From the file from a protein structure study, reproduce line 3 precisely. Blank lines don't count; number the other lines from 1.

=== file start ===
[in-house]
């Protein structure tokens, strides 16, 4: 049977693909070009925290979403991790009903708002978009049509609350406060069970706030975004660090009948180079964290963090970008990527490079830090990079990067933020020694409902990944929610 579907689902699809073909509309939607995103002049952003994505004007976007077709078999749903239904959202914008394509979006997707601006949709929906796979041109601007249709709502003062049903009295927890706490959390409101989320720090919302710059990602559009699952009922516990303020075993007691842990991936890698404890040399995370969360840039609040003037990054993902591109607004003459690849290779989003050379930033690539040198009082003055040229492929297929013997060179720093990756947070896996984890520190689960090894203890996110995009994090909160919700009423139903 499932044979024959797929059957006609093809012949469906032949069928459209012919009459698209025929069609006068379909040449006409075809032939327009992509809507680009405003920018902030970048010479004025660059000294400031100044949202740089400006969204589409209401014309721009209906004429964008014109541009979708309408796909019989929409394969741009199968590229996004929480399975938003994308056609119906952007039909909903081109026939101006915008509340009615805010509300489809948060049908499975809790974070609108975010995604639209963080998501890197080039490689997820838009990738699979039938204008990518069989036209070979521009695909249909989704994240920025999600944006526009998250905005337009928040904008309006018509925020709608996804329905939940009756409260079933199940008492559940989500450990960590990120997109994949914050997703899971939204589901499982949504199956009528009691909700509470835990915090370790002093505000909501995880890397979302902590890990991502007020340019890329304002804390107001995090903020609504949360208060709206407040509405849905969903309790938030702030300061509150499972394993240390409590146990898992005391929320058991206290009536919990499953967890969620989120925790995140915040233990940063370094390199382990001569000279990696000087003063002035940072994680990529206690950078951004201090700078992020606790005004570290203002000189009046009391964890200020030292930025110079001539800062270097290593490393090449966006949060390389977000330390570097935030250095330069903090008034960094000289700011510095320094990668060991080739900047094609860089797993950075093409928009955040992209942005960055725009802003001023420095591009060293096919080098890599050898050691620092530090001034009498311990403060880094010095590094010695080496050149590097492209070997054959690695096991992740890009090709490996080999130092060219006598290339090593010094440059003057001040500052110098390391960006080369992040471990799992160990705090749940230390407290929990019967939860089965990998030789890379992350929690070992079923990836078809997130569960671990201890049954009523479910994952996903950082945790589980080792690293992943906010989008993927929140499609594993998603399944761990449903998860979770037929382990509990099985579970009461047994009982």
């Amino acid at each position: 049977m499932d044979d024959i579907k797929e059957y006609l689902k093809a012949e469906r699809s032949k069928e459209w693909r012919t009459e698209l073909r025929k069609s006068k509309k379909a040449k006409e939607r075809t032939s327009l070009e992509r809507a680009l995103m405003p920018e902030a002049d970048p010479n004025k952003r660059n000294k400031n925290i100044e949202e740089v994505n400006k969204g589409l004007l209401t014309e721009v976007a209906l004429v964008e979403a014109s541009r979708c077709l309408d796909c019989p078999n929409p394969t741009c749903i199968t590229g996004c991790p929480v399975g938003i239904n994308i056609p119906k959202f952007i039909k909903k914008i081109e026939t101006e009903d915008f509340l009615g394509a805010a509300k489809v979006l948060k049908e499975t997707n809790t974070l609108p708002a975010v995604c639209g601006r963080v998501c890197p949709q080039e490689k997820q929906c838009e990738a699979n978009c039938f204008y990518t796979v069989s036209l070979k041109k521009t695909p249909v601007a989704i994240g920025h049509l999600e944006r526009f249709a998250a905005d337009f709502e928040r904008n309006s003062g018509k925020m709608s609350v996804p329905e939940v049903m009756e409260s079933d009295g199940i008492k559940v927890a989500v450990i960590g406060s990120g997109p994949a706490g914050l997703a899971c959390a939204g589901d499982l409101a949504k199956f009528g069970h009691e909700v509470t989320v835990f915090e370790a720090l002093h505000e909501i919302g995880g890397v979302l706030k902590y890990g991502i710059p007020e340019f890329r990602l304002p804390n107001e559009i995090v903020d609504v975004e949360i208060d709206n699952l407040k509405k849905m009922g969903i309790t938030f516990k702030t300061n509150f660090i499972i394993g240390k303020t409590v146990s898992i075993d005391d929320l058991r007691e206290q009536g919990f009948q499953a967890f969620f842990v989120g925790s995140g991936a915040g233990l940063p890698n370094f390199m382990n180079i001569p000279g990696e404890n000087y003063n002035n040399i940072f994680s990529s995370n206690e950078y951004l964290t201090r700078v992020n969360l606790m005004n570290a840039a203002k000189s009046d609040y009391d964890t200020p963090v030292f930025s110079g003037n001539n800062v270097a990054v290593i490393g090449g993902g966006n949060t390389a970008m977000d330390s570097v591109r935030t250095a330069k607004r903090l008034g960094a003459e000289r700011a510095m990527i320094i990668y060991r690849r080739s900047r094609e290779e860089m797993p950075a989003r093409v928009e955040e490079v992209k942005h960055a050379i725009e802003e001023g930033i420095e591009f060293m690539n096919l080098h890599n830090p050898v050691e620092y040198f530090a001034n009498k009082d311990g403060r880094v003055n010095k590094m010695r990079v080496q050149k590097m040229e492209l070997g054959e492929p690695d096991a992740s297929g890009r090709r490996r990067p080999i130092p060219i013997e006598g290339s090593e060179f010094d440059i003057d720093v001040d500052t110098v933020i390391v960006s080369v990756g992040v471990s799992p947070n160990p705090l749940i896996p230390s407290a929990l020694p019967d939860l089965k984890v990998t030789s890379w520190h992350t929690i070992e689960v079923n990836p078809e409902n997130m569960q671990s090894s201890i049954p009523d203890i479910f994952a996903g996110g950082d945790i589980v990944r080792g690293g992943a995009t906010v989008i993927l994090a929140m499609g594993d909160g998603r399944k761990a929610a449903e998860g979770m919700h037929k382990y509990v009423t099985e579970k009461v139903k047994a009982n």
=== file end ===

């Amino acid at each position: 049977m499932d044979d024959i579907k797929e059957y006609l689902k093809a012949e469906r699809s032949k069928e459209w693909r012919t009459e698209l073909r025929k069609s006068k509309k379909a040449k006409e939607r075809t032939s327009l070009e992509r809507a680009l995103m405003p920018e902030a002049d970048p010479n004025k952003r660059n000294k400031n925290i100044e949202e740089v994505n400006k969204g589409l004007l209401t014309e721009v976007a209906l004429v964008e979403a014109s541009r979708c077709l309408d796909c019989p078999n929409p394969t741009c749903i199968t590229g996004c991790p929480v399975g938003i239904n994308i056609p119906k959202f952007i039909k909903k914008i081109e026939t101006e009903d915008f509340l009615g394509a805010a509300k489809v979006l948060k049908e499975t997707n809790t974070l609108p708002a975010v995604c639209g601006r963080v998501c890197p949709q080039e490689k997820q929906c838009e990738a699979n978009c039938f204008y990518t796979v069989s036209l070979k041109k521009t695909p249909v601007a989704i994240g920025h049509l999600e944006r526009f249709a998250a905005d337009f709502e928040r904008n309006s003062g018509k925020m709608s609350v996804p329905e939940v049903m009756e409260s079933d009295g199940i008492k559940v927890a989500v450990i960590g406060s990120g997109p994949a706490g914050l997703a899971c959390a939204g589901d499982l409101a949504k199956f009528g069970h009691e909700v509470t989320v835990f915090e370790a720090l002093h505000e909501i919302g995880g890397v979302l706030k902590y890990g991502i710059p007020e340019f890329r990602l304002p804390n107001e559009i995090v903020d609504v975004e949360i208060d709206n699952l407040k509405k849905m009922g969903i309790t938030f516990k702030t300061n509150f660090i499972i394993g240390k303020t409590v146990s898992i075993d005391d929320l058991r007691e206290q009536g919990f009948q499953a967890f969620f842990v989120g925790s995140g991936a915040g233990l940063p890698n370094f390199m382990n180079i001569p000279g990696e404890n000087y003063n002035n040399i940072f994680s990529s995370n206690e950078y951004l964290t201090r700078v992020n969360l606790m005004n570290a840039a203002k000189s009046d609040y009391d964890t200020p963090v030292f930025s110079g003037n001539n800062v270097a990054v290593i490393g090449g993902g966006n949060t390389a970008m977000d330390s570097v591109r935030t250095a330069k607004r903090l008034g960094a003459e000289r700011a510095m990527i320094i990668y060991r690849r080739s900047r094609e290779e860089m797993p950075a989003r093409v928009e955040e490079v992209k942005h960055a050379i725009e802003e001023g930033i420095e591009f060293m690539n096919l080098h890599n830090p050898v050691e620092y040198f530090a001034n009498k009082d311990g403060r880094v003055n010095k590094m010695r990079v080496q050149k590097m040229e492209l070997g054959e492929p690695d096991a992740s297929g890009r090709r490996r990067p080999i130092p060219i013997e006598g290339s090593e060179f010094d440059i003057d720093v001040d500052t110098v933020i390391v960006s080369v990756g992040v471990s799992p947070n160990p705090l749940i896996p230390s407290a929990l020694p019967d939860l089965k984890v990998t030789s890379w520190h992350t929690i070992e689960v079923n990836p078809e409902n997130m569960q671990s090894s201890i049954p009523d203890i479910f994952a996903g996110g950082d945790i589980v990944r080792g690293g992943a995009t906010v989008i993927l994090a929140m499609g594993d909160g998603r399944k761990a929610a449903e998860g979770m919700h037929k382990y509990v009423t099985e579970k009461v139903k047994a009982n």